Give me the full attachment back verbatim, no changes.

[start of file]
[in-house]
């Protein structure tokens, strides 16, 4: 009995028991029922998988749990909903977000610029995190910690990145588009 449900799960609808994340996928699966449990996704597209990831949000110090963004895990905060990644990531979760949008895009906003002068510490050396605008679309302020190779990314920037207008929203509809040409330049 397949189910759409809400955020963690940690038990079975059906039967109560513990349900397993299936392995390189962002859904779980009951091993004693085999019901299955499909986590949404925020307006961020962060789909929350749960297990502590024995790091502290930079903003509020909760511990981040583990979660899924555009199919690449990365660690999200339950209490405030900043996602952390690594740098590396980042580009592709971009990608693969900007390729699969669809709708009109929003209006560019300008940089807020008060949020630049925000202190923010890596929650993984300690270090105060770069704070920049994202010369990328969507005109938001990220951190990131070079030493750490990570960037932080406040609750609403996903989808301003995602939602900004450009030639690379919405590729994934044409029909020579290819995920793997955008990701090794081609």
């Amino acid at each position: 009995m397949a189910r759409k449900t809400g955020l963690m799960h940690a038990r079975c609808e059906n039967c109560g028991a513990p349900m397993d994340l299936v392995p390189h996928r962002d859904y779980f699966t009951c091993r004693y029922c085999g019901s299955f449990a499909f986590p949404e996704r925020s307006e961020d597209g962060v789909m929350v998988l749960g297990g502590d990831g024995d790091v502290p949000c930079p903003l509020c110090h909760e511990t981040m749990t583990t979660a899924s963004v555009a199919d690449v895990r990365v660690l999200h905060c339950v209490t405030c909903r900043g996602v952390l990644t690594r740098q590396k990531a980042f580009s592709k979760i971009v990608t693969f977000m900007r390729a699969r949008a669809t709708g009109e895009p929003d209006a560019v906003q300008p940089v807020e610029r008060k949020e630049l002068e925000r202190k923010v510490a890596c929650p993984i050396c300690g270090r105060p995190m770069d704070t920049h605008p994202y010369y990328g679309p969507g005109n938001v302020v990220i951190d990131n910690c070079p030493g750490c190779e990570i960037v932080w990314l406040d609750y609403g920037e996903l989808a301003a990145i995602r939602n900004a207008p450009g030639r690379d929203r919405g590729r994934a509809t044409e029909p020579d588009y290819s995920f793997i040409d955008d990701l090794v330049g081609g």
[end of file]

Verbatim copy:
[in-house]
């Protein structure tokens, strides 16, 4: 009995028991029922998988749990909903977000610029995190910690990145588009 449900799960609808994340996928699966449990996704597209990831949000110090963004895990905060990644990531979760949008895009906003002068510490050396605008679309302020190779990314920037207008929203509809040409330049 397949189910759409809400955020963690940690038990079975059906039967109560513990349900397993299936392995390189962002859904779980009951091993004693085999019901299955499909986590949404925020307006961020962060789909929350749960297990502590024995790091502290930079903003509020909760511990981040583990979660899924555009199919690449990365660690999200339950209490405030900043996602952390690594740098590396980042580009592709971009990608693969900007390729699969669809709708009109929003209006560019300008940089807020008060949020630049925000202190923010890596929650993984300690270090105060770069704070920049994202010369990328969507005109938001990220951190990131070079030493750490990570960037932080406040609750609403996903989808301003995602939602900004450009030639690379919405590729994934044409029909020579290819995920793997955008990701090794081609």
């Amino acid at each position: 009995m397949a189910r759409k449900t809400g955020l963690m799960h940690a038990r079975c609808e059906n039967c109560g028991a513990p349900m397993d994340l299936v392995p390189h996928r962002d859904y779980f699966t009951c091993r004693y029922c085999g019901s299955f449990a499909f986590p949404e996704r925020s307006e961020d597209g962060v789909m929350v998988l749960g297990g502590d990831g024995d790091v502290p949000c930079p903003l509020c110090h909760e511990t981040m749990t583990t979660a899924s963004v555009a199919d690449v895990r990365v660690l999200h905060c339950v209490t405030c909903r900043g996602v952390l990644t690594r740098q590396k990531a980042f580009s592709k979760i971009v990608t693969f977000m900007r390729a699969r949008a669809t709708g009109e895009p929003d209006a560019v906003q300008p940089v807020e610029r008060k949020e630049l002068e925000r202190k923010v510490a890596c929650p993984i050396c300690g270090r105060p995190m770069d704070t920049h605008p994202y010369y990328g679309p969507g005109n938001v302020v990220i951190d990131n910690c070079p030493g750490c190779e990570i960037v932080w990314l406040d609750y609403g920037e996903l989808a301003a990145i995602r939602n900004a207008p450009g030639r690379d929203r919405g590729r994934a509809t044409e029909p020579d588009y290819s995920f793997i040409d955008d990701l090794v330049g081609g």